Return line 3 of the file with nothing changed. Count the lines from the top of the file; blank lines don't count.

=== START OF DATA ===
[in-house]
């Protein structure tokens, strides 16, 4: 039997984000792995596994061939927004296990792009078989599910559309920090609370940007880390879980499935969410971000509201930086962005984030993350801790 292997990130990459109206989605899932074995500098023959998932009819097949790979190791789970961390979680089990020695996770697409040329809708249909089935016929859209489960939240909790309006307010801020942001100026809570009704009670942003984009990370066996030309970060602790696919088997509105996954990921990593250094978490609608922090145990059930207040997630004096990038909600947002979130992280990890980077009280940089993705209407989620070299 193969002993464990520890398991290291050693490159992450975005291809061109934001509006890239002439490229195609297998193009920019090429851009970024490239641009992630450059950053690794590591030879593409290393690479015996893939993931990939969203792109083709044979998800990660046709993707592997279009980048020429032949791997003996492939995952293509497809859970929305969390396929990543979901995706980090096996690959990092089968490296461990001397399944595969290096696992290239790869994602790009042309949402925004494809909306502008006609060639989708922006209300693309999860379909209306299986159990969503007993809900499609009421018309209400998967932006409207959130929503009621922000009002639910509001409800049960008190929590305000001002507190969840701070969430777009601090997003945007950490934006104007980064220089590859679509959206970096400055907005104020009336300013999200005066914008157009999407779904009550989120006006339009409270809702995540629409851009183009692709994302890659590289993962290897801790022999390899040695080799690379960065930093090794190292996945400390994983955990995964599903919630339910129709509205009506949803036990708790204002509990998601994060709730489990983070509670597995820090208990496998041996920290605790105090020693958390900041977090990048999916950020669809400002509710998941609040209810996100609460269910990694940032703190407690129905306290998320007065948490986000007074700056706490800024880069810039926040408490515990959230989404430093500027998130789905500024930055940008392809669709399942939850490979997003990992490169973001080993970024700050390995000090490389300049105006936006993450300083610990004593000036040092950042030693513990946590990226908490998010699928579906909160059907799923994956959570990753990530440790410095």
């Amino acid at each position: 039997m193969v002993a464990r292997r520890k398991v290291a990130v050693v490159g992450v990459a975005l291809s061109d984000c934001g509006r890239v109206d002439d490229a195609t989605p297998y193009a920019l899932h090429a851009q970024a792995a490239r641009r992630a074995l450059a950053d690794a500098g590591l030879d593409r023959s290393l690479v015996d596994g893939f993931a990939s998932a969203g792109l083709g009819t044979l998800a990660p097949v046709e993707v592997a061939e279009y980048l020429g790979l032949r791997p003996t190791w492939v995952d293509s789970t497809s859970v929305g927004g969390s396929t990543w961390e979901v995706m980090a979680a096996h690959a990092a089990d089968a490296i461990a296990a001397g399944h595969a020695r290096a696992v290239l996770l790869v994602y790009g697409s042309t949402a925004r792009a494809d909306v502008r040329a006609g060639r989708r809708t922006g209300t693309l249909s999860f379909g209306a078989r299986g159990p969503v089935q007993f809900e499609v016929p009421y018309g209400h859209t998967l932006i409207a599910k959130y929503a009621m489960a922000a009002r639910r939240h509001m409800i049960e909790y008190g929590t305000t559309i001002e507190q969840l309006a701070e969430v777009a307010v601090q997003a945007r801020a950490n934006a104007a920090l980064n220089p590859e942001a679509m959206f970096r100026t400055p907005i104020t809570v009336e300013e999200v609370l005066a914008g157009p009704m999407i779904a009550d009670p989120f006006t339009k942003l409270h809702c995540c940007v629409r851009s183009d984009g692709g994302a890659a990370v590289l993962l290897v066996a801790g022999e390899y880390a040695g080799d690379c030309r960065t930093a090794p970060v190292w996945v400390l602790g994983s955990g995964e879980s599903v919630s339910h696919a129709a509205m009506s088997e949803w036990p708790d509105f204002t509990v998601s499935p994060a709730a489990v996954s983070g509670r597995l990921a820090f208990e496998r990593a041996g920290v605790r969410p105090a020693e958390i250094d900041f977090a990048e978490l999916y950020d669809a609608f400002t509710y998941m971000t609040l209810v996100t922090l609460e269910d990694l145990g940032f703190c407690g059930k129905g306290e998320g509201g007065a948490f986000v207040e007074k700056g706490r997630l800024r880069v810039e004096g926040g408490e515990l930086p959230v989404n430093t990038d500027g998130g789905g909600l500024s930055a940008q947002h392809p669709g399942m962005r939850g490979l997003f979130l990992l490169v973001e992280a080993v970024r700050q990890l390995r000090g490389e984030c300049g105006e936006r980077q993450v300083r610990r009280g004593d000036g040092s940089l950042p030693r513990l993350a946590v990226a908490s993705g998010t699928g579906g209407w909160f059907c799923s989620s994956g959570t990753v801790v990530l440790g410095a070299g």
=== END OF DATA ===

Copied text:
């Amino acid at each position: 039997m193969v002993a464990r292997r520890k398991v290291a990130v050693v490159g992450v990459a975005l291809s061109d984000c934001g509006r890239v109206d002439d490229a195609t989605p297998y193009a920019l899932h090429a851009q970024a792995a490239r641009r992630a074995l450059a950053d690794a500098g590591l030879d593409r023959s290393l690479v015996d596994g893939f993931a990939s998932a969203g792109l083709g009819t044979l998800a990660p097949v046709e993707v592997a061939e279009y980048l020429g790979l032949r791997p003996t190791w492939v995952d293509s789970t497809s859970v929305g927004g969390s396929t990543w961390e979901v995706m980090a979680a096996h690959a990092a089990d089968a490296i461990a296990a001397g399944h595969a020695r290096a696992v290239l996770l790869v994602y790009g697409s042309t949402a925004r792009a494809d909306v502008r040329a006609g060639r989708r809708t922006g209300t693309l249909s999860f379909g209306a078989r299986g159990p969503v089935q007993f809900e499609v016929p009421y018309g209400h859209t998967l932006i409207a599910k959130y929503a009621m489960a922000a009002r639910r939240h509001m409800i049960e909790y008190g929590t305000t559309i001002e507190q969840l309006a701070e969430v777009a307010v601090q997003a945007r801020a950490n934006a104007a920090l980064n220089p590859e942001a679509m959206f970096r100026t400055p907005i104020t809570v009336e300013e999200v609370l005066a914008g157009p009704m999407i779904a009550d009670p989120f006006t339009k942003l409270h809702c995540c940007v629409r851009s183009d984009g692709g994302a890659a990370v590289l993962l290897v066996a801790g022999e390899y880390a040695g080799d690379c030309r960065t930093a090794p970060v190292w996945v400390l602790g994983s955990g995964e879980s599903v919630s339910h696919a129709a509205m009506s088997e949803w036990p708790d509105f204002t509990v998601s499935p994060a709730a489990v996954s983070g509670r597995l990921a820090f208990e496998r990593a041996g920290v605790r969410p105090a020693e958390i250094d900041f977090a990048e978490l999916y950020d669809a609608f400002t509710y998941m971000t609040l209810v996100t922090l609460e269910d990694l145990g940032f703190c407690g059930k129905g306290e998320g509201g007065a948490f986000v207040e007074k700056g706490r997630l800024r880069v810039e004096g926040g408490e515990l930086p959230v989404n430093t990038d500027g998130g789905g909600l500024s930055a940008q947002h392809p669709g399942m962005r939850g490979l997003f979130l990992l490169v973001e992280a080993v970024r700050q990890l390995r000090g490389e984030c300049g105006e936006r980077q993450v300083r610990r009280g004593d000036g040092s940089l950042p030693r513990l993350a946590v990226a908490s993705g998010t699928g579906g209407w909160f059907c799923s989620s994956g959570t990753v801790v990530l440790g410095a070299g």